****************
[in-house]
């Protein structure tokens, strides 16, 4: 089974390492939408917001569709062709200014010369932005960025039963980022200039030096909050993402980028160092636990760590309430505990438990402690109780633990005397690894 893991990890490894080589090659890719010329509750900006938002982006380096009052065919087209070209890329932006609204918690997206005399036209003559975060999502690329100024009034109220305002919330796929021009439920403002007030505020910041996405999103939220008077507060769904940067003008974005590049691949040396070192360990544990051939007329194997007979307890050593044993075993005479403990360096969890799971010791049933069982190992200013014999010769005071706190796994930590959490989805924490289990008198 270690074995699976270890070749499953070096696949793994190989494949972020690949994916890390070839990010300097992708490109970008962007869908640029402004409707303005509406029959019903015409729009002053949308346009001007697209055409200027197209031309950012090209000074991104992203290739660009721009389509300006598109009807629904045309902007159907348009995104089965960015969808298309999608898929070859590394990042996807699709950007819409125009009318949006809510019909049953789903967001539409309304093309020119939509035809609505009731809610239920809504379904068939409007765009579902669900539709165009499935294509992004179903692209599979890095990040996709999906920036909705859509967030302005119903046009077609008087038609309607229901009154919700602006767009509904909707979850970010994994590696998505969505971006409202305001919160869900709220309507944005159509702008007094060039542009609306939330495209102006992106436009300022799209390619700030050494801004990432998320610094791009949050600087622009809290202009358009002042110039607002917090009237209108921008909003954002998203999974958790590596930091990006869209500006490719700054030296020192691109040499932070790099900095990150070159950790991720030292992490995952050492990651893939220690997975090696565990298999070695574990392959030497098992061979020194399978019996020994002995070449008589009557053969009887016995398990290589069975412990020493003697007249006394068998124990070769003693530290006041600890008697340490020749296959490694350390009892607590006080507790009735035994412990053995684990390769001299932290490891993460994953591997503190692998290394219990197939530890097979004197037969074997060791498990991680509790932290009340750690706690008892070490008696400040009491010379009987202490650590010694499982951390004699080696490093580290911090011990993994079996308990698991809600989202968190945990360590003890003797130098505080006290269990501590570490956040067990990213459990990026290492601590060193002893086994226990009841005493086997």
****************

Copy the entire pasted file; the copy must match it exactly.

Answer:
[in-house]
């Protein structure tokens, strides 16, 4: 089974390492939408917001569709062709200014010369932005960025039963980022200039030096909050993402980028160092636990760590309430505990438990402690109780633990005397690894 893991990890490894080589090659890719010329509750900006938002982006380096009052065919087209070209890329932006609204918690997206005399036209003559975060999502690329100024009034109220305002919330796929021009439920403002007030505020910041996405999103939220008077507060769904940067003008974005590049691949040396070192360990544990051939007329194997007979307890050593044993075993005479403990360096969890799971010791049933069982190992200013014999010769005071706190796994930590959490989805924490289990008198 270690074995699976270890070749499953070096696949793994190989494949972020690949994916890390070839990010300097992708490109970008962007869908640029402004409707303005509406029959019903015409729009002053949308346009001007697209055409200027197209031309950012090209000074991104992203290739660009721009389509300006598109009807629904045309902007159907348009995104089965960015969808298309999608898929070859590394990042996807699709950007819409125009009318949006809510019909049953789903967001539409309304093309020119939509035809609505009731809610239920809504379904068939409007765009579902669900539709165009499935294509992004179903692209599979890095990040996709999906920036909705859509967030302005119903046009077609008087038609309607229901009154919700602006767009509904909707979850970010994994590696998505969505971006409202305001919160869900709220309507944005159509702008007094060039542009609306939330495209102006992106436009300022799209390619700030050494801004990432998320610094791009949050600087622009809290202009358009002042110039607002917090009237209108921008909003954002998203999974958790590596930091990006869209500006490719700054030296020192691109040499932070790099900095990150070159950790991720030292992490995952050492990651893939220690997975090696565990298999070695574990392959030497098992061979020194399978019996020994002995070449008589009557053969009887016995398990290589069975412990020493003697007249006394068998124990070769003693530290006041600890008697340490020749296959490694350390009892607590006080507790009735035994412990053995684990390769001299932290490891993460994953591997503190692998290394219990197939530890097979004197037969074997060791498990991680509790932290009340750690706690008892070490008696400040009491010379009987202490650590010694499982951390004699080696490093580290911090011990993994079996308990698991809600989202968190945990360590003890003797130098505080006290269990501590570490956040067990990213459990990026290492601590060193002893086994226990009841005493086997």